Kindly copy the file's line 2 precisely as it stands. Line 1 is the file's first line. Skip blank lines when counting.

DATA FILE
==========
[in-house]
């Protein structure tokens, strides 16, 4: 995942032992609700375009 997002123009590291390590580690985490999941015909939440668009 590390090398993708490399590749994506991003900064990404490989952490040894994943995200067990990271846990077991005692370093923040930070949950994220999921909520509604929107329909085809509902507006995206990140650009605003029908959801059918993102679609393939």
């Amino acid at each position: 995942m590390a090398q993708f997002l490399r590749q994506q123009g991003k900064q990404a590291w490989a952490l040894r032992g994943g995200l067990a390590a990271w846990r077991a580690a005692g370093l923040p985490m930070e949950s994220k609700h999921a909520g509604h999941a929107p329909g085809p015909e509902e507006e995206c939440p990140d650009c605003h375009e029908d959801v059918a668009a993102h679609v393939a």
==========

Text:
């Protein structure tokens, strides 16, 4: 995942032992609700375009 997002123009590291390590580690985490999941015909939440668009 590390090398993708490399590749994506991003900064990404490989952490040894994943995200067990990271846990077991005692370093923040930070949950994220999921909520509604929107329909085809509902507006995206990140650009605003029908959801059918993102679609393939």